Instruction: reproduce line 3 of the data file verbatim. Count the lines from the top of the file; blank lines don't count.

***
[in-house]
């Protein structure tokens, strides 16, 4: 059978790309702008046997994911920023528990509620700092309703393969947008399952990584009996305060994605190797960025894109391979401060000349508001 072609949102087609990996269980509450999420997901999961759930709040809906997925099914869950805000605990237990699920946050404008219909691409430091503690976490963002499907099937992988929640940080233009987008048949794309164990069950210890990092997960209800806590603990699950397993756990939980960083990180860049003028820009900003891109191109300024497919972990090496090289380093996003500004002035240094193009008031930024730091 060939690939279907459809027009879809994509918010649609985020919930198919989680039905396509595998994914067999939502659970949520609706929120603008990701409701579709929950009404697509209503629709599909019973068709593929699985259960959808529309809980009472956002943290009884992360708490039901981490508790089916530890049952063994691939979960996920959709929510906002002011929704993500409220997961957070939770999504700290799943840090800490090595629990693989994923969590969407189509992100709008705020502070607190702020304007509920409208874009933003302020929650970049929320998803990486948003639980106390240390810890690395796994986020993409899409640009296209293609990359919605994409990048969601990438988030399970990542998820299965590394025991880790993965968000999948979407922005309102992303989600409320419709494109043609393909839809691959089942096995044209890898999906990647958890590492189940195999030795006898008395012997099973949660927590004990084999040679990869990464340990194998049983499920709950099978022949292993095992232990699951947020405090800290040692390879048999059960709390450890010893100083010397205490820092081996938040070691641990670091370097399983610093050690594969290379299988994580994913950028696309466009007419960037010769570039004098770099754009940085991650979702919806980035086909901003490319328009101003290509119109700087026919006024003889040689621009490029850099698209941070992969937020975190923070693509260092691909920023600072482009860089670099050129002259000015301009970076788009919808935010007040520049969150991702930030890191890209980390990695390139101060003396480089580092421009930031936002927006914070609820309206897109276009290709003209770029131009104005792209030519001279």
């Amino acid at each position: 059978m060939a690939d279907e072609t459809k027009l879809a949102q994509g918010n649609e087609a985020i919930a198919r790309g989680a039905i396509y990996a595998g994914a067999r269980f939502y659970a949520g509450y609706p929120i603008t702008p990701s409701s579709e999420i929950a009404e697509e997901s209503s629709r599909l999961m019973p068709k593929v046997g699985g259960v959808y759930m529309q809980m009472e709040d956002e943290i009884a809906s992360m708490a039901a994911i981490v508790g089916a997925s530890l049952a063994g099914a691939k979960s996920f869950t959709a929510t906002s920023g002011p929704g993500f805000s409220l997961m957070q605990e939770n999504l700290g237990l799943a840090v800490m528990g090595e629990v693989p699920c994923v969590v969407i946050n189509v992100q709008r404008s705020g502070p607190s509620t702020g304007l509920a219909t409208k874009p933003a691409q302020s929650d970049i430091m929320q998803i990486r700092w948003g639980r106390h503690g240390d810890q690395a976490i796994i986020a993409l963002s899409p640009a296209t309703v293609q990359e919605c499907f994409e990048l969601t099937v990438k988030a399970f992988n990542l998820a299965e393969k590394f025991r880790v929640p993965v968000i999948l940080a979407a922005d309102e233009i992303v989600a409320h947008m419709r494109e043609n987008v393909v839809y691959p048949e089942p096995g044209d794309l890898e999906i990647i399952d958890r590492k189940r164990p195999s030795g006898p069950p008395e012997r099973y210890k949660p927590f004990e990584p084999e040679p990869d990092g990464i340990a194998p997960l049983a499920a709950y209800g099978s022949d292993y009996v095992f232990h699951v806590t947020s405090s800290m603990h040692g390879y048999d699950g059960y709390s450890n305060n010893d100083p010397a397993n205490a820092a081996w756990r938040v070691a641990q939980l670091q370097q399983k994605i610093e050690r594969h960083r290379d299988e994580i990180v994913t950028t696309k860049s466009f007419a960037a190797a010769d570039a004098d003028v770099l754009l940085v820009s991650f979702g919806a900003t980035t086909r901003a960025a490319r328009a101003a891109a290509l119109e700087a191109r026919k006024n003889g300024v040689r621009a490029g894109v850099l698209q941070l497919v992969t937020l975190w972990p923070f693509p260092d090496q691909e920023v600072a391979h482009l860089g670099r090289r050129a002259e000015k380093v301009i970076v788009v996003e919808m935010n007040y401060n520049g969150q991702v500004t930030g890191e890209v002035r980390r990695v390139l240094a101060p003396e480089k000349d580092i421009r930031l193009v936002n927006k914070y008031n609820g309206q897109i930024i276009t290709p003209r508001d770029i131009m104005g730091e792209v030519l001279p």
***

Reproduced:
């Amino acid at each position: 059978m060939a690939d279907e072609t459809k027009l879809a949102q994509g918010n649609e087609a985020i919930a198919r790309g989680a039905i396509y990996a595998g994914a067999r269980f939502y659970a949520g509450y609706p929120i603008t702008p990701s409701s579709e999420i929950a009404e697509e997901s209503s629709r599909l999961m019973p068709k593929v046997g699985g259960v959808y759930m529309q809980m009472e709040d956002e943290i009884a809906s992360m708490a039901a994911i981490v508790g089916a997925s530890l049952a063994g099914a691939k979960s996920f869950t959709a929510t906002s920023g002011p929704g993500f805000s409220l997961m957070q605990e939770n999504l700290g237990l799943a840090v800490m528990g090595e629990v693989p699920c994923v969590v969407i946050n189509v992100q709008r404008s705020g502070p607190s509620t702020g304007l509920a219909t409208k874009p933003a691409q302020s929650d970049i430091m929320q998803i990486r700092w948003g639980r106390h503690g240390d810890q690395a976490i796994i986020a993409l963002s899409p640009a296209t309703v293609q990359e919605c499907f994409e990048l969601t099937v990438k988030a399970f992988n990542l998820a299965e393969k590394f025991r880790v929640p993965v968000i999948l940080a979407a922005d309102e233009i992303v989600a409320h947008m419709r494109e043609n987008v393909v839809y691959p048949e089942p096995g044209d794309l890898e999906i990647i399952d958890r590492k189940r164990p195999s030795g006898p069950p008395e012997r099973y210890k949660p927590f004990e990584p084999e040679p990869d990092g990464i340990a194998p997960l049983a499920a709950y209800g099978s022949d292993y009996v095992f232990h699951v806590t947020s405090s800290m603990h040692g390879y048999d699950g059960y709390s450890n305060n010893d100083p010397a397993n205490a820092a081996w756990r938040v070691a641990q939980l670091q370097q399983k994605i610093e050690r594969h960083r290379d299988e994580i990180v994913t950028t696309k860049s466009f007419a960037a190797a010769d570039a004098d003028v770099l754009l940085v820009s991650f979702g919806a900003t980035t086909r901003a960025a490319r328009a101003a891109a290509l119109e700087a191109r026919k006024n003889g300024v040689r621009a490029g894109v850099l698209q941070l497919v992969t937020l975190w972990p923070f693509p260092d090496q691909e920023v600072a391979h482009l860089g670099r090289r050129a002259e000015k380093v301009i970076v788009v996003e919808m935010n007040y401060n520049g969150q991702v500004t930030g890191e890209v002035r980390r990695v390139l240094a101060p003396e480089k000349d580092i421009r930031l193009v936002n927006k914070y008031n609820g309206q897109i930024i276009t290709p003209r508001d770029i131009m104005g730091e792209v030519l001279p």